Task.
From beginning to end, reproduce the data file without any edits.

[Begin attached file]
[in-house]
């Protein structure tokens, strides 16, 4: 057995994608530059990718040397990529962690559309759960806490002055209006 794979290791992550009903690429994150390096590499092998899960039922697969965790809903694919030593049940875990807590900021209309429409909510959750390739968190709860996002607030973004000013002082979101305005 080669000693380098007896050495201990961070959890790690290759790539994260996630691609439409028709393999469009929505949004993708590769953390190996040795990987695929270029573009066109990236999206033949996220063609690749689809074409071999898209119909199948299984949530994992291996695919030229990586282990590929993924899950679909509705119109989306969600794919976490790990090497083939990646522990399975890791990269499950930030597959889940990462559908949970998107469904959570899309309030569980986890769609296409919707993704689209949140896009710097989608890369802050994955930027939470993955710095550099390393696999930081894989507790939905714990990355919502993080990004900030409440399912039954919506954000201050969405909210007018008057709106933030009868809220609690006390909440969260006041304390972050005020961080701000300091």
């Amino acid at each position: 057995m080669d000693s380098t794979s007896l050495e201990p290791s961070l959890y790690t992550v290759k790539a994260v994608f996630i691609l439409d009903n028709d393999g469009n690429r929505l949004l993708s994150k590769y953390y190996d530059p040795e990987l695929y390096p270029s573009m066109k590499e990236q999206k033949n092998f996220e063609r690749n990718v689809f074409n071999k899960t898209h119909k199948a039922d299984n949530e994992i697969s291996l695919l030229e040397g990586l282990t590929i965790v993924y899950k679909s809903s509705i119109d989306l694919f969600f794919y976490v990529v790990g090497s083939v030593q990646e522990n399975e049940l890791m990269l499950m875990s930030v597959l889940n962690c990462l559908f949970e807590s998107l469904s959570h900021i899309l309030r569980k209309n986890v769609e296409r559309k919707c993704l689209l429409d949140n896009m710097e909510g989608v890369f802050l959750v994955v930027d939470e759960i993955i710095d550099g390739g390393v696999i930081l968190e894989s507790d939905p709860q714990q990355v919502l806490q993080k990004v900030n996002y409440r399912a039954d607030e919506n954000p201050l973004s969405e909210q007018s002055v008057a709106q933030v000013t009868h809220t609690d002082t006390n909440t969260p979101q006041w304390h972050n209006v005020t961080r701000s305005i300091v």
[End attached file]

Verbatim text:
[in-house]
């Protein structure tokens, strides 16, 4: 057995994608530059990718040397990529962690559309759960806490002055209006 794979290791992550009903690429994150390096590499092998899960039922697969965790809903694919030593049940875990807590900021209309429409909510959750390739968190709860996002607030973004000013002082979101305005 080669000693380098007896050495201990961070959890790690290759790539994260996630691609439409028709393999469009929505949004993708590769953390190996040795990987695929270029573009066109990236999206033949996220063609690749689809074409071999898209119909199948299984949530994992291996695919030229990586282990590929993924899950679909509705119109989306969600794919976490790990090497083939990646522990399975890791990269499950930030597959889940990462559908949970998107469904959570899309309030569980986890769609296409919707993704689209949140896009710097989608890369802050994955930027939470993955710095550099390393696999930081894989507790939905714990990355919502993080990004900030409440399912039954919506954000201050969405909210007018008057709106933030009868809220609690006390909440969260006041304390972050005020961080701000300091």
């Amino acid at each position: 057995m080669d000693s380098t794979s007896l050495e201990p290791s961070l959890y790690t992550v290759k790539a994260v994608f996630i691609l439409d009903n028709d393999g469009n690429r929505l949004l993708s994150k590769y953390y190996d530059p040795e990987l695929y390096p270029s573009m066109k590499e990236q999206k033949n092998f996220e063609r690749n990718v689809f074409n071999k899960t898209h119909k199948a039922d299984n949530e994992i697969s291996l695919l030229e040397g990586l282990t590929i965790v993924y899950k679909s809903s509705i119109d989306l694919f969600f794919y976490v990529v790990g090497s083939v030593q990646e522990n399975e049940l890791m990269l499950m875990s930030v597959l889940n962690c990462l559908f949970e807590s998107l469904s959570h900021i899309l309030r569980k209309n986890v769609e296409r559309k919707c993704l689209l429409d949140n896009m710097e909510g989608v890369f802050l959750v994955v930027d939470e759960i993955i710095d550099g390739g390393v696999i930081l968190e894989s507790d939905p709860q714990q990355v919502l806490q993080k990004v900030n996002y409440r399912a039954d607030e919506n954000p201050l973004s969405e909210q007018s002055v008057a709106q933030v000013t009868h809220t609690d002082t006390n909440t969260p979101q006041w304390h972050n209006v005020t961080r701000s305005i300091v």